February 2009

Combination Approach to Childhood Anxiety
In a study of children with anxiety disorders, the combination of cognitive behavioral therapy and an antidepressant was superior to either treatment alone.

Antipsychotic-Induced Weight Gain: Management Without Meds
Several behavioral interventions effectively promote weight loss in patients taking antipsychotics.

Allopurinol: Novel Treatment for Mania?
Allopurinol (Lopurin and others) as an adjunct to lithium may help improve manic symptoms in patients with bipolar disorder.

In Brief
Behavioral Risk Factors Mediate Hospitalization and Mortality; International Internet Day of Action Results in Drug Seizures

Adjunctive Estrogen for Schizophrenia?
Exogenously administered estradiol added to antipsychotic therapy might benefit women with schizophrenia.

Injection Site Reactions with Naltrexone
Injections of extended-release naltrexone (Vivitrol) can cause serious skin reactions.

Adjunctive Estrogen for Schizophrenia?

February 2009

Women typically experience dysphoria when estrogen levels rapidly decrease, as they do postpartum and during menopause. Epidemiologic data suggest they are more vulnerable to developing a first psychotic episode at these times. Estrogen modulates multiple neurotransmitter systems, including dopaminergic, serotonergic, cholinergic, and GABAergic pathways. It is neuroprotective and may have mild antipsychotic properties.

Preliminary work from Kulkarni and others found that adjunctive estradiol improved symptoms in women with schizophrenia,1 and a follow-up study confirmed these observations.2 A different group observed similar benefits from adjunctive estrogen in a small study,3 leading Kulkarni and coworkers to conduct a random-assignment, double-blind trial of transdermal estradiol as an adjunct to antipsychotic drugs in women with schizophrenia.4

Investigators randomly assigned 102 women with schizophrenia to continue receiving their first- or second-generation antipsychotic at a constant dose (1) by itself or (2) with the addition of a 100-mcg estradiol transdermal patch, changed every 3.5 days. During this 28-day study, the estradiol group showed significantly greater improvement in psychotic symptoms than the antipsychotic-only subjects. Both positive symptoms and overall psychopathology dropped significantly (P < .05) more in the estradiol group than in those taking placebo. Adverse symptoms were no different between active and placebo treatments. Mean plasma estradiol levels increased more from baseline in the estradiol group, but the difference did not reach statistical significance.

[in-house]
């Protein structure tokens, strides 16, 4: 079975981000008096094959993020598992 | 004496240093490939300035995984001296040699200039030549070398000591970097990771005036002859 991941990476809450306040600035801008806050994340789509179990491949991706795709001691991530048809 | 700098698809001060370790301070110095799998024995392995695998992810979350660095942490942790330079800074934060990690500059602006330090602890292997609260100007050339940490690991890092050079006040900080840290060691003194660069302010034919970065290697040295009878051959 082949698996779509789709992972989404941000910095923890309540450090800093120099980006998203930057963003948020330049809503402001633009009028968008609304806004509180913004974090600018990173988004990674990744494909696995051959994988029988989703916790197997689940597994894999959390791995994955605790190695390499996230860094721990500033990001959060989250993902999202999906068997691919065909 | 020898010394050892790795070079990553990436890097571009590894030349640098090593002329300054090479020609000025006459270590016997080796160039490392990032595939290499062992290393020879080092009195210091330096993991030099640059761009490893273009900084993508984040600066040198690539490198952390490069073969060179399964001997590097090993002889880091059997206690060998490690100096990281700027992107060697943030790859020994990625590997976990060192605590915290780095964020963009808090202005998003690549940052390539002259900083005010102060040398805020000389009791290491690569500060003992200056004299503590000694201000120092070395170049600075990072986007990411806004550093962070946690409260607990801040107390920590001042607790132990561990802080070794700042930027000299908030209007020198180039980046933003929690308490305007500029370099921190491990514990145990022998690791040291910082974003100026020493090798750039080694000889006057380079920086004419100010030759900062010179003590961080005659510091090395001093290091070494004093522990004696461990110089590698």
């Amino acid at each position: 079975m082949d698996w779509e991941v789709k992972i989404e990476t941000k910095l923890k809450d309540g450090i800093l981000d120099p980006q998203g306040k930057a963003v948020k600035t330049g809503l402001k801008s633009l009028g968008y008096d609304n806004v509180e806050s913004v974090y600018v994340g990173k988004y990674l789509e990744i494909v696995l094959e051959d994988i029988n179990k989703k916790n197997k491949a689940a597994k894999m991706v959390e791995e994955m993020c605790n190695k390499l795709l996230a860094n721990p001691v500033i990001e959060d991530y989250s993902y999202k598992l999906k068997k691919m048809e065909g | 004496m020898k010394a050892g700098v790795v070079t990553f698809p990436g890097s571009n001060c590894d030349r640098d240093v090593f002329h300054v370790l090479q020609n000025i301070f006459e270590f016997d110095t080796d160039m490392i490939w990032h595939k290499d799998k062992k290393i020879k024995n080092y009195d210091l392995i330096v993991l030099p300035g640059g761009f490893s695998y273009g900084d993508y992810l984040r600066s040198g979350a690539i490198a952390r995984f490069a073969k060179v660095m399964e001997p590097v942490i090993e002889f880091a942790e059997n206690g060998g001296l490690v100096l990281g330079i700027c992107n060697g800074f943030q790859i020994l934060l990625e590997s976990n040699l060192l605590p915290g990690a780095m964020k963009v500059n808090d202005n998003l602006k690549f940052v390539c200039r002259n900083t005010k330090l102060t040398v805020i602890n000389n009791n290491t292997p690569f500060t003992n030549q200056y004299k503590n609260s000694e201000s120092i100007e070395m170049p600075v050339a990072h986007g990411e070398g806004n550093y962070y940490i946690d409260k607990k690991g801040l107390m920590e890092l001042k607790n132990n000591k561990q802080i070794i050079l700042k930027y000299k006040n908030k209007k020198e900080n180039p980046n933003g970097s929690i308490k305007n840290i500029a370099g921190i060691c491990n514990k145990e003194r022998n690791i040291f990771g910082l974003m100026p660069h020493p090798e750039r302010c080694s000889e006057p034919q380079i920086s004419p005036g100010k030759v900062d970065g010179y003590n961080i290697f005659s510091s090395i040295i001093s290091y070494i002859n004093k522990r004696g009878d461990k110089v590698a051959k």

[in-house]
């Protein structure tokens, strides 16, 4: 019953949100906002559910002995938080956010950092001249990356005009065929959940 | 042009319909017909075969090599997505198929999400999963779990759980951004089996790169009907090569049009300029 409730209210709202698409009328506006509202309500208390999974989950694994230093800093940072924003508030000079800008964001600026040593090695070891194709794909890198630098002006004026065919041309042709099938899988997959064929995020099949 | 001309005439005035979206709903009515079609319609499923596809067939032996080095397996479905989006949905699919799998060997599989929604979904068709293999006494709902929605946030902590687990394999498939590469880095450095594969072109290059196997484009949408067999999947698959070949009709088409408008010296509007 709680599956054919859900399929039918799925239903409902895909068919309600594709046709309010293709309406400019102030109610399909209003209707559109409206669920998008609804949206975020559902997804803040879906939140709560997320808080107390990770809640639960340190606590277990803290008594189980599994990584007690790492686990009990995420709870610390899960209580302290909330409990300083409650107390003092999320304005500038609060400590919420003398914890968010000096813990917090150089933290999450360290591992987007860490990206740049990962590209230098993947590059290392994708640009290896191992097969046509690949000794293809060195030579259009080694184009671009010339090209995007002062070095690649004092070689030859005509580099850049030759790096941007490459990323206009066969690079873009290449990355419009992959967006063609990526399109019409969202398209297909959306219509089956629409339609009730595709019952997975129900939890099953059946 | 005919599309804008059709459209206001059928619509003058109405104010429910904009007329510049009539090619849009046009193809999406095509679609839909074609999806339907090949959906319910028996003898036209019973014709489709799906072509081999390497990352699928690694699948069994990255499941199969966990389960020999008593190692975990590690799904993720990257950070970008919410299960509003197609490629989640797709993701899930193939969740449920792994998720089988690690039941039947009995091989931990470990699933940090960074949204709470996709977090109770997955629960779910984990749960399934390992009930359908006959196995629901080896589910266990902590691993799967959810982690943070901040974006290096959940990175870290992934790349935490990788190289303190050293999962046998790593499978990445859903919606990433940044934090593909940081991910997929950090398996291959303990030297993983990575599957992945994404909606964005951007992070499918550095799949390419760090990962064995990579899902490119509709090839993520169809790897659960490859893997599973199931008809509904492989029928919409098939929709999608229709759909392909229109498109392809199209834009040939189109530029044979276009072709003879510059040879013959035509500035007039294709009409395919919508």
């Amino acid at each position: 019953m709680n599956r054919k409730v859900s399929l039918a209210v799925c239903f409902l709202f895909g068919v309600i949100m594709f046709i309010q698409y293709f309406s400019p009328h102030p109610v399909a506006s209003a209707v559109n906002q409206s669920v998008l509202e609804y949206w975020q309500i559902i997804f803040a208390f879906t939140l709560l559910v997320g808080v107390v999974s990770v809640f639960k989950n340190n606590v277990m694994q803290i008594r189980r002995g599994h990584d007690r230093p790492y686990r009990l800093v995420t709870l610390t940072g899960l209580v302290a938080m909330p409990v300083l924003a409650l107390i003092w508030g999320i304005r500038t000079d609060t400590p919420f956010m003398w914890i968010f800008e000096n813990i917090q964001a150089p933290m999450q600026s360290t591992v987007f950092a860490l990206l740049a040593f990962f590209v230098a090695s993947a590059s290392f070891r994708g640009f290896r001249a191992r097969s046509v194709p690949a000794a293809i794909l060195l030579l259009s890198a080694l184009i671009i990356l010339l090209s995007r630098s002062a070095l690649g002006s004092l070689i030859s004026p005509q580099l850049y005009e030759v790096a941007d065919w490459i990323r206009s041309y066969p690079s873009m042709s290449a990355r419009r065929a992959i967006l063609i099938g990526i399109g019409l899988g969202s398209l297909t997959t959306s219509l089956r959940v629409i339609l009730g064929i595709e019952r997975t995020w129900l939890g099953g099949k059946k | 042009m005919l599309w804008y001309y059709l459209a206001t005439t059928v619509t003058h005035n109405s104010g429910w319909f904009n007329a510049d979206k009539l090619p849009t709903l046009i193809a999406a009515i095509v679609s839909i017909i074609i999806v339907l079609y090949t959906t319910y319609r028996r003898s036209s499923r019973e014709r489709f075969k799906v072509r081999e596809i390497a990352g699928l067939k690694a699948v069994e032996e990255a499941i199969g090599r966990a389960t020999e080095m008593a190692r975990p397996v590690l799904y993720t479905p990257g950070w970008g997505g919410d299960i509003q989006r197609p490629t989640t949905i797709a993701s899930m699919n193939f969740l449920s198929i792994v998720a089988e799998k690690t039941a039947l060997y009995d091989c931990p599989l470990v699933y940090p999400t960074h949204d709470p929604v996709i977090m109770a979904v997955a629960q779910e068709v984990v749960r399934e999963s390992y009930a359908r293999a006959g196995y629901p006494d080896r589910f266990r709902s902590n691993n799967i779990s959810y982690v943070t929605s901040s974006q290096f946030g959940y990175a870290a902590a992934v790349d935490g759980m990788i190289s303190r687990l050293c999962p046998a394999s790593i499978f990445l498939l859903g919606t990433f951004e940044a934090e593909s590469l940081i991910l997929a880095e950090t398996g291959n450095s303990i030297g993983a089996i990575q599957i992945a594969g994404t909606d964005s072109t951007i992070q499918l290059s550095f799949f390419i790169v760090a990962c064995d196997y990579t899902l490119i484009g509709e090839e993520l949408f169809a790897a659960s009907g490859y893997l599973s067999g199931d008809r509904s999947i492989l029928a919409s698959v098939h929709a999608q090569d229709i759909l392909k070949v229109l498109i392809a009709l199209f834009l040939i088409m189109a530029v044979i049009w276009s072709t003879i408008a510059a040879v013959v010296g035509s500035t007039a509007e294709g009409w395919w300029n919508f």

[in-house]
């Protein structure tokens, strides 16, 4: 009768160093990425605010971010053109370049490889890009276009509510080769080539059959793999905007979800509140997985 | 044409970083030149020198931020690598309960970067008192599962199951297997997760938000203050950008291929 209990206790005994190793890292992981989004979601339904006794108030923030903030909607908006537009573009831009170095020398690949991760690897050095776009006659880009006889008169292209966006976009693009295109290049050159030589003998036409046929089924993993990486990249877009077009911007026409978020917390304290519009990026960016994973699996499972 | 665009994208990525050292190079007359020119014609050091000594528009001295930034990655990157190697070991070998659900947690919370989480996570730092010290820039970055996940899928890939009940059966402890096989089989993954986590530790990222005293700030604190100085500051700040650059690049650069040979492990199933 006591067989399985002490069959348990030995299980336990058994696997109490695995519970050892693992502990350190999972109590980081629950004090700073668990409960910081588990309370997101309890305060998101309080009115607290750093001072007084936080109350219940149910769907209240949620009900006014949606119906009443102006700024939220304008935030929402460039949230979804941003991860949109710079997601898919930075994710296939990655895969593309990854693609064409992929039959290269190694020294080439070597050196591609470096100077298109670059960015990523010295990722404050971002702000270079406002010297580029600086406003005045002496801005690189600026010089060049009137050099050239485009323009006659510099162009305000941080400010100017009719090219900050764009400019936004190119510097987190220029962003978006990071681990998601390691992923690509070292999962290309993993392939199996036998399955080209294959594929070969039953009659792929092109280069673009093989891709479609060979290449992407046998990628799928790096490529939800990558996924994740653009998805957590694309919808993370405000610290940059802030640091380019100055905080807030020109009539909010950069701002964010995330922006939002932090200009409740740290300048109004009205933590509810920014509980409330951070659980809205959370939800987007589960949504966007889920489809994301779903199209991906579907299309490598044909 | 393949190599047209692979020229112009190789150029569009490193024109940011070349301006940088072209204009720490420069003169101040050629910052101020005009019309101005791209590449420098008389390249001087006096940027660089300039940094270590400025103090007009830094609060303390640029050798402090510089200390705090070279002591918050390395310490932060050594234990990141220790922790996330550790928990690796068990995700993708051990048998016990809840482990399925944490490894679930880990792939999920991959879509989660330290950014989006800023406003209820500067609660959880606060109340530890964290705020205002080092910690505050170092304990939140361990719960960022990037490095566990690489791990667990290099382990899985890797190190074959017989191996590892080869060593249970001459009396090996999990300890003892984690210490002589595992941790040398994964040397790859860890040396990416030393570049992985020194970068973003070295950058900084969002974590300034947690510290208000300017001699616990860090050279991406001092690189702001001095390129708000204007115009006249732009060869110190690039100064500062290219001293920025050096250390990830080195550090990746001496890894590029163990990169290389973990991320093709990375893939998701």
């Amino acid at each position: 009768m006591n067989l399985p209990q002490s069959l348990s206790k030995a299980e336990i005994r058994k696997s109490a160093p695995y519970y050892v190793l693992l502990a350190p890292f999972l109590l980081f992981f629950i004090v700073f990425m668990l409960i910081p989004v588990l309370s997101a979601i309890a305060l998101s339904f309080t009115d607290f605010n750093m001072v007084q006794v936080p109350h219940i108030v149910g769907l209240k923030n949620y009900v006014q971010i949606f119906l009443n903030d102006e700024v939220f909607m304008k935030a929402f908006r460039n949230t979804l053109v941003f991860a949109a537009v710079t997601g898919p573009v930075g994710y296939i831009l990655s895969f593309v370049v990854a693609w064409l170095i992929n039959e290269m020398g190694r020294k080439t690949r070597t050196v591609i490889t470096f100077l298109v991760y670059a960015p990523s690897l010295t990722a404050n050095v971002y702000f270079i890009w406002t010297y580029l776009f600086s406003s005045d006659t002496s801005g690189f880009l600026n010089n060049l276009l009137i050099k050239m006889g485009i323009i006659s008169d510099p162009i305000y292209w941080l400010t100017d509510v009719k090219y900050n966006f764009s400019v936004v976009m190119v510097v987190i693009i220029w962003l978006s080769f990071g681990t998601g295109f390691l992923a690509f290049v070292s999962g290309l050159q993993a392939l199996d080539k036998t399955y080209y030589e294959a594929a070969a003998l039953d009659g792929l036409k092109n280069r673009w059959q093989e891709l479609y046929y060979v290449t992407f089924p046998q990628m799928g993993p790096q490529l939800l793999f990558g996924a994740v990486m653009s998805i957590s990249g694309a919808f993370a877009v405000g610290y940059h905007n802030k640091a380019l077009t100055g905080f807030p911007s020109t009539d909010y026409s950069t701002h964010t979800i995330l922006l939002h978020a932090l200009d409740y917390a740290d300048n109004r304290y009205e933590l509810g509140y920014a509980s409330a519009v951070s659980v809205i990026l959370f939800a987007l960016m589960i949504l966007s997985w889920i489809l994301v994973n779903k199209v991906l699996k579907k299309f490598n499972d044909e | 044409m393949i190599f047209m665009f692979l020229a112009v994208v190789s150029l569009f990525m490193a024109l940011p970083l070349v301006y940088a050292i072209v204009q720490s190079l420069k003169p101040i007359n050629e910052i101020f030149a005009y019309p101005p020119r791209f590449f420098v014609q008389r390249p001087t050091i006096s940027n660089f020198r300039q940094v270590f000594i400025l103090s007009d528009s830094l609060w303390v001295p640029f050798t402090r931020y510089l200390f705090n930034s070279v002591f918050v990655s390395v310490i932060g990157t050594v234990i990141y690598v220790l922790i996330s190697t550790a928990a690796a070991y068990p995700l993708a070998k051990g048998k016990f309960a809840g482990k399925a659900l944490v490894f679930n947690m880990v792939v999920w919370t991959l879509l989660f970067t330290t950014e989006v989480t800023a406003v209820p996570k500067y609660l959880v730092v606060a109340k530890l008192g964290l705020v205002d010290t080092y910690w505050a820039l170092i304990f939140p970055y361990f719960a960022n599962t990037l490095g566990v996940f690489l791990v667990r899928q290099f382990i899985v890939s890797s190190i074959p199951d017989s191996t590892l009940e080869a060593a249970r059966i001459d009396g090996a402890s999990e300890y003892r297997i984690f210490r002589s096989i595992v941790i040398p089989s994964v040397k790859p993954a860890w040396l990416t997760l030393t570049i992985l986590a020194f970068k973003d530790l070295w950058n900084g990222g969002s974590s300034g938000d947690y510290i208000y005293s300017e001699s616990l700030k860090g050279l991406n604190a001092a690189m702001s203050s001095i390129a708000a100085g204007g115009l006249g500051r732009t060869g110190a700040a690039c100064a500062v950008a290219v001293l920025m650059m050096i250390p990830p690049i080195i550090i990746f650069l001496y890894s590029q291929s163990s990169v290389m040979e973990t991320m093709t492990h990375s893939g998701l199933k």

This study builds on epidemiologic evidence and previous, smaller studies suggesting that estrogen may protect against schizophrenic psychosis and that exogenously administered estradiol could be an adjunct to antipsychotic medications. Adjunctive estradiol might be considered cautiously for off-label use in current clinical practice and definitely merits additional study.

1Kulkarni J, de Castella A, Smith D, Taffe J, Keks N, Copolov D: A clinical trial of the effects of estrogen in acutely psychotic women. Schizophr Res 1996;20:247-252.

2Kulkarni J, Riedel A, de Castella AR, Fitzgerald PB, Rolfe TJ, Taffe J, Burger H: Estrogen: A potential treatment for schizophrenia. Schizophr Res 2001;48:137-144.

3Akhondzadeh S, Nejatisafa AA, Amini H, Mohammadi MR, Larijani B, Kashani L, Raisi F, Kamalipour A: Adjunctive estrogen treatment in women with chronic schizophrenia: A double-blind, randomized, and placebo-controlled trial. Prog Neuropsychopharmacol Biol Psychiatry 2003;27:1007-1012.

4Kulkarni J, de Castella A, Fitzgerald PB, Gurvich CT, Bailey M, Bartholomeusz C, Burger H: Estrogen in severe mental illness: A potential new treatment approach. Arch Gen Psychiatry 2008;65:955-960.